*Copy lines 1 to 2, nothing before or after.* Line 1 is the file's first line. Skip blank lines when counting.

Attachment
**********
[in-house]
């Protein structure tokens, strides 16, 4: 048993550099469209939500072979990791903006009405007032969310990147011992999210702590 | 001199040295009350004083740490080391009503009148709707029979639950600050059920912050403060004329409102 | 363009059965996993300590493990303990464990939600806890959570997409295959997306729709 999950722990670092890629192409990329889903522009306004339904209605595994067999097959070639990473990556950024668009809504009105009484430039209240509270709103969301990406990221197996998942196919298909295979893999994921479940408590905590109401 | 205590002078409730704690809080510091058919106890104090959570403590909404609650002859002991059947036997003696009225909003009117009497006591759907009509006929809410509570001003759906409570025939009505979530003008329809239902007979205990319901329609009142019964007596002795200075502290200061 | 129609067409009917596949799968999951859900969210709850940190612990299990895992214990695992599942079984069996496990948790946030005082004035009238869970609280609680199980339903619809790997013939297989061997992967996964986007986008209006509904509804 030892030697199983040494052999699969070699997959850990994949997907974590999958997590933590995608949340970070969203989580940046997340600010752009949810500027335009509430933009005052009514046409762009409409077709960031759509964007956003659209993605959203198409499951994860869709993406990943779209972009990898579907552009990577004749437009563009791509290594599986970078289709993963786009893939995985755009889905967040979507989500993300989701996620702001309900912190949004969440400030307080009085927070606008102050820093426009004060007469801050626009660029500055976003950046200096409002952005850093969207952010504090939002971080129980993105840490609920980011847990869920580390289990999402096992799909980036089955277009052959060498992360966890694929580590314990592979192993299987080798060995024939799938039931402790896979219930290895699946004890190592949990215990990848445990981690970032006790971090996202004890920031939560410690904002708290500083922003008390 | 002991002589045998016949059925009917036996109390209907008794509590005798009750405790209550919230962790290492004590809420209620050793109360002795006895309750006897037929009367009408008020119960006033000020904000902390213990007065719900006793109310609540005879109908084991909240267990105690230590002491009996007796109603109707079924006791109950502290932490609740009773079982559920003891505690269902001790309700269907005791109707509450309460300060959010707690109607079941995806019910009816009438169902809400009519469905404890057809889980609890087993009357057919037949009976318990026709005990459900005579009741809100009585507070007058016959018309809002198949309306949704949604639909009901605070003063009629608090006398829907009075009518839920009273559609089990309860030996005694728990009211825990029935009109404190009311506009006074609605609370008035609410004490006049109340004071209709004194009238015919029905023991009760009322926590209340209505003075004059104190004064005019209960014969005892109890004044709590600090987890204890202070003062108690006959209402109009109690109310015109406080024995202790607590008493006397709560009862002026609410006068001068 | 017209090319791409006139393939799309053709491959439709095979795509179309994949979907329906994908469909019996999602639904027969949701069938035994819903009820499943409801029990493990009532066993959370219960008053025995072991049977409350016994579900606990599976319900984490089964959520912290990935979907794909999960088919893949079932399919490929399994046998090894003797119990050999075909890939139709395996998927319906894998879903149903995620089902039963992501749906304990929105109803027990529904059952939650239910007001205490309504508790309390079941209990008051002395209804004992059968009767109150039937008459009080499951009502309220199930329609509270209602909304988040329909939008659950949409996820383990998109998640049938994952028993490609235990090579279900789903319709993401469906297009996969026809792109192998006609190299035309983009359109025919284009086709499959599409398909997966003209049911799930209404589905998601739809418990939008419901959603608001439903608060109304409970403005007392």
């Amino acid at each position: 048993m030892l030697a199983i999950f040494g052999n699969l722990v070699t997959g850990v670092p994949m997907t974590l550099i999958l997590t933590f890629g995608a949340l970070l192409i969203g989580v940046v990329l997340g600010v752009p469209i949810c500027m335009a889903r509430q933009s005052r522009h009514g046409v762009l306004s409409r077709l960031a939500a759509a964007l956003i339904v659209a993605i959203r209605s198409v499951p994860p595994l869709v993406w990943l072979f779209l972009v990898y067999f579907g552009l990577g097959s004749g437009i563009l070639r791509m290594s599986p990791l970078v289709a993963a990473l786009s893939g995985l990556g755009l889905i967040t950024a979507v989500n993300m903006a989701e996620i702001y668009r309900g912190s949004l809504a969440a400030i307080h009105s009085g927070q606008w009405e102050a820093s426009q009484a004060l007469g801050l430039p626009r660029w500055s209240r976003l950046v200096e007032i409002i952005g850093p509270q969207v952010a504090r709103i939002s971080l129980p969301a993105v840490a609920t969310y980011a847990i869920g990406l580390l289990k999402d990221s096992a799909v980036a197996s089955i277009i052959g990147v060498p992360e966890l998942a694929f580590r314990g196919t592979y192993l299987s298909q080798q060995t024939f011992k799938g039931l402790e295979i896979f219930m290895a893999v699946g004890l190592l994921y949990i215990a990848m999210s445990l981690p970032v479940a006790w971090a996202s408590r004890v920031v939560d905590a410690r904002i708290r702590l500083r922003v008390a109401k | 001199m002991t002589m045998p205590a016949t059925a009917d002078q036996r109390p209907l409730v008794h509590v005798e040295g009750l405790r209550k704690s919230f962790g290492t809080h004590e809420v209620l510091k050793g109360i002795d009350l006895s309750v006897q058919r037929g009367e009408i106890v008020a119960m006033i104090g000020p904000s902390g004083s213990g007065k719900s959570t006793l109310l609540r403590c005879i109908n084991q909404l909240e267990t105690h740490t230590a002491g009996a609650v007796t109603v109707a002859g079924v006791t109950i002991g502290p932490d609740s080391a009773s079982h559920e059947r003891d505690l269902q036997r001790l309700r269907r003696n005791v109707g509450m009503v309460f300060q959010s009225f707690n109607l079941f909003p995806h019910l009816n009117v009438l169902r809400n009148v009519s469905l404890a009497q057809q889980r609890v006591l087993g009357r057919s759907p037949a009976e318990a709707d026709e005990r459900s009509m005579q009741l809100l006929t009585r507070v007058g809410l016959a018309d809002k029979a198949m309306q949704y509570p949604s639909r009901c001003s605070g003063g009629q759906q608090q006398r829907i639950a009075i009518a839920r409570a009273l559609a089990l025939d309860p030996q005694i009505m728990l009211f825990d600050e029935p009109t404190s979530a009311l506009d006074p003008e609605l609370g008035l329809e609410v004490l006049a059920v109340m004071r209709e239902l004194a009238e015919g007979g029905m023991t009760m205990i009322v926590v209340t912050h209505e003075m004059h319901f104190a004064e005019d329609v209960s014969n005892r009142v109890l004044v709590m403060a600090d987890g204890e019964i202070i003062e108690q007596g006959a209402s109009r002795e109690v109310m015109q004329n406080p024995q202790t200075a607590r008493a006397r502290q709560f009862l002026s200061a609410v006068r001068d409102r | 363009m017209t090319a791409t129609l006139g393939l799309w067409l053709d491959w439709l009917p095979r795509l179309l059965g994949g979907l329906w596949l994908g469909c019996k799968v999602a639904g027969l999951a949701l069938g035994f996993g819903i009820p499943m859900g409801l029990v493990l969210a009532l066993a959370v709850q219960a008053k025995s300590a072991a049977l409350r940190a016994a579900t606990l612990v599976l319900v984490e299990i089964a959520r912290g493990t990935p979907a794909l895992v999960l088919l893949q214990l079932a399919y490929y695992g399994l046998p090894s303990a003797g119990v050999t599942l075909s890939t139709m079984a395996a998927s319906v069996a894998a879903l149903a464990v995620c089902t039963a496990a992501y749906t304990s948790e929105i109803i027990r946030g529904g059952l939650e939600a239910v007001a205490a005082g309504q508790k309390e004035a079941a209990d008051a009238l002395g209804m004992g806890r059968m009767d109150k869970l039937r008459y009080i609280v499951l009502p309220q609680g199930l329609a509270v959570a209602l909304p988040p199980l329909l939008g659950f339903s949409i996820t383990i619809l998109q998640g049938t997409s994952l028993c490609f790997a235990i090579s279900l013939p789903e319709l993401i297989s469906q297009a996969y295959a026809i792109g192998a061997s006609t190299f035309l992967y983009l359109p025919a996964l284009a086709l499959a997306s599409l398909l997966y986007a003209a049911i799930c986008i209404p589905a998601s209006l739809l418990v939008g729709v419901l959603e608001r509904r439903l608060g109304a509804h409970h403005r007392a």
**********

[in-house]
């Protein structure tokens, strides 16, 4: 048993550099469209939500072979990791903006009405007032969310990147011992999210702590 | 001199040295009350004083740490080391009503009148709707029979639950600050059920912050403060004329409102 | 363009059965996993300590493990303990464990939600806890959570997409295959997306729709 999950722990670092890629192409990329889903522009306004339904209605595994067999097959070639990473990556950024668009809504009105009484430039209240509270709103969301990406990221197996998942196919298909295979893999994921479940408590905590109401 | 205590002078409730704690809080510091058919106890104090959570403590909404609650002859002991059947036997003696009225909003009117009497006591759907009509006929809410509570001003759906409570025939009505979530003008329809239902007979205990319901329609009142019964007596002795200075502290200061 | 129609067409009917596949799968999951859900969210709850940190612990299990895992214990695992599942079984069996496990948790946030005082004035009238869970609280609680199980339903619809790997013939297989061997992967996964986007986008209006509904509804 030892030697199983040494052999699969070699997959850990994949997907974590999958997590933590995608949340970070969203989580940046997340600010752009949810500027335009509430933009005052009514046409762009409409077709960031759509964007956003659209993605959203198409499951994860869709993406990943779209972009990898579907552009990577004749437009563009791509290594599986970078289709993963786009893939995985755009889905967040979507989500993300989701996620702001309900912190949004969440400030307080009085927070606008102050820093426009004060007469801050626009660029500055976003950046200096409002952005850093969207952010504090939002971080129980993105840490609920980011847990869920580390289990999402096992799909980036089955277009052959060498992360966890694929580590314990592979192993299987080798060995024939799938039931402790896979219930290895699946004890190592949990215990990848445990981690970032006790971090996202004890920031939560410690904002708290500083922003008390 | 002991002589045998016949059925009917036996109390209907008794509590005798009750405790209550919230962790290492004590809420209620050793109360002795006895309750006897037929009367009408008020119960006033000020904000902390213990007065719900006793109310609540005879109908084991909240267990105690230590002491009996007796109603109707079924006791109950502290932490609740009773079982559920003891505690269902001790309700269907005791109707509450309460300060959010707690109607079941995806019910009816009438169902809400009519469905404890057809889980609890087993009357057919037949009976318990026709005990459900005579009741809100009585507070007058016959018309809002198949309306949704949604639909009901605070003063009629608090006398829907009075009518839920009273559609089990309860030996005694728990009211825990029935009109404190009311506009006074609605609370008035609410004490006049109340004071209709004194009238015919029905023991009760009322926590209340209505003075004059104190004064005019209960014969005892109890004044709590600090987890204890202070003062108690006959209402109009109690109310015109406080024995202790607590008493006397709560009862002026609410006068001068 | 017209090319791409006139393939799309053709491959439709095979795509179309994949979907329906994908469909019996999602639904027969949701069938035994819903009820499943409801029990493990009532066993959370219960008053025995072991049977409350016994579900606990599976319900984490089964959520912290990935979907794909999960088919893949079932399919490929399994046998090894003797119990050999075909890939139709395996998927319906894998879903149903995620089902039963992501749906304990929105109803027990529904059952939650239910007001205490309504508790309390079941209990008051002395209804004992059968009767109150039937008459009080499951009502309220199930329609509270209602909304988040329909939008659950949409996820383990998109998640049938994952028993490609235990090579279900789903319709993401469906297009996969026809792109192998006609190299035309983009359109025919284009086709499959599409398909997966003209049911799930209404589905998601739809418990939008419901959603608001439903608060109304409970403005007392």